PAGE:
Last Saturday I took my fourteen year old niece, Abby, to the sold out Twenty-One Pilots concert at the TD Garden in Boston.
You may or may not know who they are (click here if you care to know more). To think that a band who avoided the mainstream can sell out big stadiums like Madison Square Garden and the TD Garden only adds to their mystique.
I mean, in July 2017, this band went silent for one full year after their last tour ended. With the exception of a few cryptic messages that mega fans found online, the duo had no contact through social media or email for 12 months. They even put a cover photo on their social media sites that read “Silence.”
Can you imagine, as a business owner or leader, going completely silent for a year and not staying in touch with clients or employees?
(OK, well, maybe you can, but it’s not recommended if you want to be effective.)
Back to Twenty One Pilots. One year to the day of their silence, they sent an email to fans with the image of an eye opening. The message read: “Are you still sleeping?”
Each day after that, fans received an email with the eye open a little bit more until, finally, they dropped the first song from their new album – and announced a brand new tour.
So, when tickets went on sale, my niece Abby had three computers working to ensure we got tickets.
By now you’re probably wondering, “What’s the point of this blog, Stacey?”
While it’s important to recharge your batteries once in a while, staying visible with clients or employees matters.
For example, to sell out their upcoming tour, Twenty One Pilots had to step back into the spotlight and engage with fans.
You, too, must be willing to step into the spotlight and engage with people in order to get …
- Noticed in your company or industry
- Clients to buy your services
- Employees on board with ideas
In fact, earlier this week I met with a client about an upcoming presentation and asked her why she said yes to the opportunity. Even though it made her uneasy, she knew she needed the visibility with senior executives and wanted the growth potential.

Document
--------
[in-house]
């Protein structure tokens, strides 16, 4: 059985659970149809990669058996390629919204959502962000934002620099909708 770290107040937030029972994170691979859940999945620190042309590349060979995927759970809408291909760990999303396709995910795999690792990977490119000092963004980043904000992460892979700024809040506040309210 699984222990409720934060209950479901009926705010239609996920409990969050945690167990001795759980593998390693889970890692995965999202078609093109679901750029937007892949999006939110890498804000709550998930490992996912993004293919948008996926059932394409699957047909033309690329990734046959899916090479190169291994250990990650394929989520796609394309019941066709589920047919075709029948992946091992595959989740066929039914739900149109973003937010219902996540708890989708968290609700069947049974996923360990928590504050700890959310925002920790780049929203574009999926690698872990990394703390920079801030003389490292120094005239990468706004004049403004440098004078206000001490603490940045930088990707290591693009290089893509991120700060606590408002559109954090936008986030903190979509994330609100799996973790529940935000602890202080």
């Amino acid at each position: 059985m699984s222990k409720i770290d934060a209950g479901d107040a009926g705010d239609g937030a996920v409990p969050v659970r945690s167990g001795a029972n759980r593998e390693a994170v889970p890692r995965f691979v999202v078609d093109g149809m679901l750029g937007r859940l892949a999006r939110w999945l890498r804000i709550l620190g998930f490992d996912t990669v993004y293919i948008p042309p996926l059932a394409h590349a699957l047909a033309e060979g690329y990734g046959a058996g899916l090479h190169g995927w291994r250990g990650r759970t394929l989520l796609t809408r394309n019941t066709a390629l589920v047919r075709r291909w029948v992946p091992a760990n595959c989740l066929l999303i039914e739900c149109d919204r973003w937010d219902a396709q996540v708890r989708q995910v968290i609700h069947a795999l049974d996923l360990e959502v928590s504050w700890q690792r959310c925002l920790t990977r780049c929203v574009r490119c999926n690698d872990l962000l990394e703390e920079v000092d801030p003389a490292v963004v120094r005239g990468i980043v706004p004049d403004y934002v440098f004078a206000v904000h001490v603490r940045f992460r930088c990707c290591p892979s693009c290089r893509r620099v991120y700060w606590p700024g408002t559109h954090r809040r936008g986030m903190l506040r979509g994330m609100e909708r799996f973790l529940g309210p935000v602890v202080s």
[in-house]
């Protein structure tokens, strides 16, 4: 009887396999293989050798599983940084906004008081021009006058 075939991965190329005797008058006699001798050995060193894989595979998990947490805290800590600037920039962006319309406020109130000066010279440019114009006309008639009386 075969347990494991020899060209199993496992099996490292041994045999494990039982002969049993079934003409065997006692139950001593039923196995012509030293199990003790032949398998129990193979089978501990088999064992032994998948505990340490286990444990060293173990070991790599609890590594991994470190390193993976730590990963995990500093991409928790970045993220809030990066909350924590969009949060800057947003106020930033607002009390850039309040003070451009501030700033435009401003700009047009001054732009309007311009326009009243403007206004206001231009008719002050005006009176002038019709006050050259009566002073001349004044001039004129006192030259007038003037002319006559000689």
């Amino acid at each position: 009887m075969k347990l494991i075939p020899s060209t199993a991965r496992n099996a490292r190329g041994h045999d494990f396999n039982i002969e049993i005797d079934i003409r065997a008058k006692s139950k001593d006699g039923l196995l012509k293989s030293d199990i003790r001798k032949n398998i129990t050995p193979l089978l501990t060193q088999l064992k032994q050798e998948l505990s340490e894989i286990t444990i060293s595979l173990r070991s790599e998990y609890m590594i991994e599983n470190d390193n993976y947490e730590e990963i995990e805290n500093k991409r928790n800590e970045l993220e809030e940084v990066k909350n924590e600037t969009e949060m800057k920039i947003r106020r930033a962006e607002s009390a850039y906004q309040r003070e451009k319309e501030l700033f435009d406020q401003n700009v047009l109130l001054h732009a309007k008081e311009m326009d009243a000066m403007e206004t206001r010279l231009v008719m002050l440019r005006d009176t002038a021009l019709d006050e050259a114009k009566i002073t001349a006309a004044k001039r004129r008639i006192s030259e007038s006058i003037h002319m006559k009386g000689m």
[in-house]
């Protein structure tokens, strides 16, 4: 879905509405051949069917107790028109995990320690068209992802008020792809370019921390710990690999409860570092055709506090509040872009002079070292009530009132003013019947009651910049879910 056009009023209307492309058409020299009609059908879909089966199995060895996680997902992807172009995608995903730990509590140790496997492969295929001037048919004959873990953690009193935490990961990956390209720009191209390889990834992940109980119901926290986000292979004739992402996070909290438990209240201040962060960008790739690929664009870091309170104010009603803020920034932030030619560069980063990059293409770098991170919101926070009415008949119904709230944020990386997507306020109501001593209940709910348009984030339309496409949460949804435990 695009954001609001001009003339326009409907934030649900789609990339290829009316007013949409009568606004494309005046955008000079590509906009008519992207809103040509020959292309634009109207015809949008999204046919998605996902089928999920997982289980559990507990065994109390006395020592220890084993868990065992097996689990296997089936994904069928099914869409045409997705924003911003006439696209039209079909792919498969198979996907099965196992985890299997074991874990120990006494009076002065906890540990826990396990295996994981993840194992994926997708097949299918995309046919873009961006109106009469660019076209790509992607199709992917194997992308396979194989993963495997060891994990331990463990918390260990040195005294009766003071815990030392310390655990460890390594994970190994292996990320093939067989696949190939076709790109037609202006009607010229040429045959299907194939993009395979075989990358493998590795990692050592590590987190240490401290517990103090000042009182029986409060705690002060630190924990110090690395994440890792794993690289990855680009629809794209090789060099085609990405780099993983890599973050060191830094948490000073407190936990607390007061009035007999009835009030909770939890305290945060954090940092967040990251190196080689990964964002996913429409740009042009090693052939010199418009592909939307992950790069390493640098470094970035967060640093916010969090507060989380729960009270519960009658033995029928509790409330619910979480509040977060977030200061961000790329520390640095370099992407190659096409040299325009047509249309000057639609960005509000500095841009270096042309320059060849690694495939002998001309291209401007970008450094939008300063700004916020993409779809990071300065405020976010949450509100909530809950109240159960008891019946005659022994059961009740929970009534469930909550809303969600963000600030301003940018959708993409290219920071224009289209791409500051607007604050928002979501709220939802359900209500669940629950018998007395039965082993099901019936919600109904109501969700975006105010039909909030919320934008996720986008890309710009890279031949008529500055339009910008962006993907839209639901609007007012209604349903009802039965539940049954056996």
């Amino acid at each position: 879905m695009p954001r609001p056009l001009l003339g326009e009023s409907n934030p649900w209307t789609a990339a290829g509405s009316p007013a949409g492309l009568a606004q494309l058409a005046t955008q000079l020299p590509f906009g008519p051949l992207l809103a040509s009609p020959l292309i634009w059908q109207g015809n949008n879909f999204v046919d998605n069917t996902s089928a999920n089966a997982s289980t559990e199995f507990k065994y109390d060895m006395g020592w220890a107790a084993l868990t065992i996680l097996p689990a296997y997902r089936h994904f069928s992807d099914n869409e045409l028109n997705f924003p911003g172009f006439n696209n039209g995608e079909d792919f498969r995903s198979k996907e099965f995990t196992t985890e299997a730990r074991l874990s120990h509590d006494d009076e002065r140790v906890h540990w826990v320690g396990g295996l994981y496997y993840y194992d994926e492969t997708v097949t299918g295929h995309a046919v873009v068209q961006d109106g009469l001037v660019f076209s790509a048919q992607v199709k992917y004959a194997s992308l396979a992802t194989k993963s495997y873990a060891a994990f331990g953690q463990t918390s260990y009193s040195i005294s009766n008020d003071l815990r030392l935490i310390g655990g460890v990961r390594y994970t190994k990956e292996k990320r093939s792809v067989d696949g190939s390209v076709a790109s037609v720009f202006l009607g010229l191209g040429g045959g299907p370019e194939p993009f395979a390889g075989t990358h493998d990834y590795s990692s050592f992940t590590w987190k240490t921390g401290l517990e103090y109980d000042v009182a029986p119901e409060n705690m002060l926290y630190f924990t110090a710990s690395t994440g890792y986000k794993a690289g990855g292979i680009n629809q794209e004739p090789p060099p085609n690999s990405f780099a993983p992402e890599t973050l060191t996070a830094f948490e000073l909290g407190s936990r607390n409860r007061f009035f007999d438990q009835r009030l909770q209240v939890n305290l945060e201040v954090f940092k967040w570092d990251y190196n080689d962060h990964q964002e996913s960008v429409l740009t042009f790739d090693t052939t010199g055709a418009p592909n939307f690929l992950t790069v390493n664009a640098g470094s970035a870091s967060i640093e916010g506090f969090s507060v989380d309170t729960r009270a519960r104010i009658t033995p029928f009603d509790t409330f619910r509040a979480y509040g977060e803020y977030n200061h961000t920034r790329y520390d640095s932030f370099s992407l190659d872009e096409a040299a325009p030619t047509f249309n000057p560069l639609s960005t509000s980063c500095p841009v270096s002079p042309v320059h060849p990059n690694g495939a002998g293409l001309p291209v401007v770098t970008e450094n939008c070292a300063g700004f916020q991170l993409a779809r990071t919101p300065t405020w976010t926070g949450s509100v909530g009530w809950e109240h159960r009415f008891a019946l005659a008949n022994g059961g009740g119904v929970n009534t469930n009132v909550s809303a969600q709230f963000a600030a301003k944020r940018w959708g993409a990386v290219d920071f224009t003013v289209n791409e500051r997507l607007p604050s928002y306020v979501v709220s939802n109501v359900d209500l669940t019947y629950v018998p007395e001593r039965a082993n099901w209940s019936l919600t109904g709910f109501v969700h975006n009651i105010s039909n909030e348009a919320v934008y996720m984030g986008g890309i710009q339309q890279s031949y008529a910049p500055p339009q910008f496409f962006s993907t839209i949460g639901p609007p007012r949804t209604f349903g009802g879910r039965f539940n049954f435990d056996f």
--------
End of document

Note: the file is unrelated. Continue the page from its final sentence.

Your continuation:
And yet, too many leaders and business owners stay in their office with their head down at the computer. It could be that they don’t want to talk to people, they feel uneasy talking to people, they don’t know what to say when they talk to people or they don’t have time to talk to people.
Here’s the thing: new clients are found by talking to people and making sure employees are set up for success requires an ongoing conversation.
Commit to Be Seen
So, what can we learn from an alternative rock band that didn’t engage with fans for a year yet came back to sell out big stadium shows?
If you’re fine with the status quo, stay where you are. If not, get out of your office and talk to people. Go to lunch, pick up the phone and say hello, send an email, get curious about and engage others in meaningful conversation. Show up with something interesting and meaningful to contribute.
And maybe, if you are visible like a rock star, people will line up with three computers trying to get a front row seat to your next show.
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